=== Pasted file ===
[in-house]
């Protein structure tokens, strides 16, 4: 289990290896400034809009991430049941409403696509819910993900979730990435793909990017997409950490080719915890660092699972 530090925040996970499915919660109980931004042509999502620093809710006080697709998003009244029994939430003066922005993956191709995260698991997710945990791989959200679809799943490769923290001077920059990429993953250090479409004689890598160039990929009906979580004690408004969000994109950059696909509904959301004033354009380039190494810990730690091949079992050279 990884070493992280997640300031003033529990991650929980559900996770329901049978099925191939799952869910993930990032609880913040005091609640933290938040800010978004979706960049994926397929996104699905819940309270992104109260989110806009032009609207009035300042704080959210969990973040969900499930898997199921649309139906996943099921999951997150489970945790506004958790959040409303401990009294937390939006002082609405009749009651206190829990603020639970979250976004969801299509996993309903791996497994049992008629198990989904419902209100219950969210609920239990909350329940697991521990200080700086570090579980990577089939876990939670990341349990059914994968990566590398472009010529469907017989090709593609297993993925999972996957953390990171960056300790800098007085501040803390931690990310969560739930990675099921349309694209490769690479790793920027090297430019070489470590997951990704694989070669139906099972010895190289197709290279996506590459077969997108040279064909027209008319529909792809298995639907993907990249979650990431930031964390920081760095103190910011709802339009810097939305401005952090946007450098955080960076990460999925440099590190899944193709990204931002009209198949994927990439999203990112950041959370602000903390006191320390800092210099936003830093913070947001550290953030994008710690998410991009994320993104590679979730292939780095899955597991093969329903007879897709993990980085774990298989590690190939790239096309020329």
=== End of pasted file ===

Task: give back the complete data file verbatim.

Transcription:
[in-house]
């Protein structure tokens, strides 16, 4: 289990290896400034809009991430049941409403696509819910993900979730990435793909990017997409950490080719915890660092699972 530090925040996970499915919660109980931004042509999502620093809710006080697709998003009244029994939430003066922005993956191709995260698991997710945990791989959200679809799943490769923290001077920059990429993953250090479409004689890598160039990929009906979580004690408004969000994109950059696909509904959301004033354009380039190494810990730690091949079992050279 990884070493992280997640300031003033529990991650929980559900996770329901049978099925191939799952869910993930990032609880913040005091609640933290938040800010978004979706960049994926397929996104699905819940309270992104109260989110806009032009609207009035300042704080959210969990973040969900499930898997199921649309139906996943099921999951997150489970945790506004958790959040409303401990009294937390939006002082609405009749009651206190829990603020639970979250976004969801299509996993309903791996497994049992008629198990989904419902209100219950969210609920239990909350329940697991521990200080700086570090579980990577089939876990939670990341349990059914994968990566590398472009010529469907017989090709593609297993993925999972996957953390990171960056300790800098007085501040803390931690990310969560739930990675099921349309694209490769690479790793920027090297430019070489470590997951990704694989070669139906099972010895190289197709290279996506590459077969997108040279064909027209008319529909792809298995639907993907990249979650990431930031964390920081760095103190910011709802339009810097939305401005952090946007450098955080960076990460999925440099590190899944193709990204931002009209198949994927990439999203990112950041959370602000903390006191320390800092210099936003830093913070947001550290953030994008710690998410991009994320993104590679979730292939780095899955597991093969329903007879897709993990980085774990298989590690190939790239096309020329």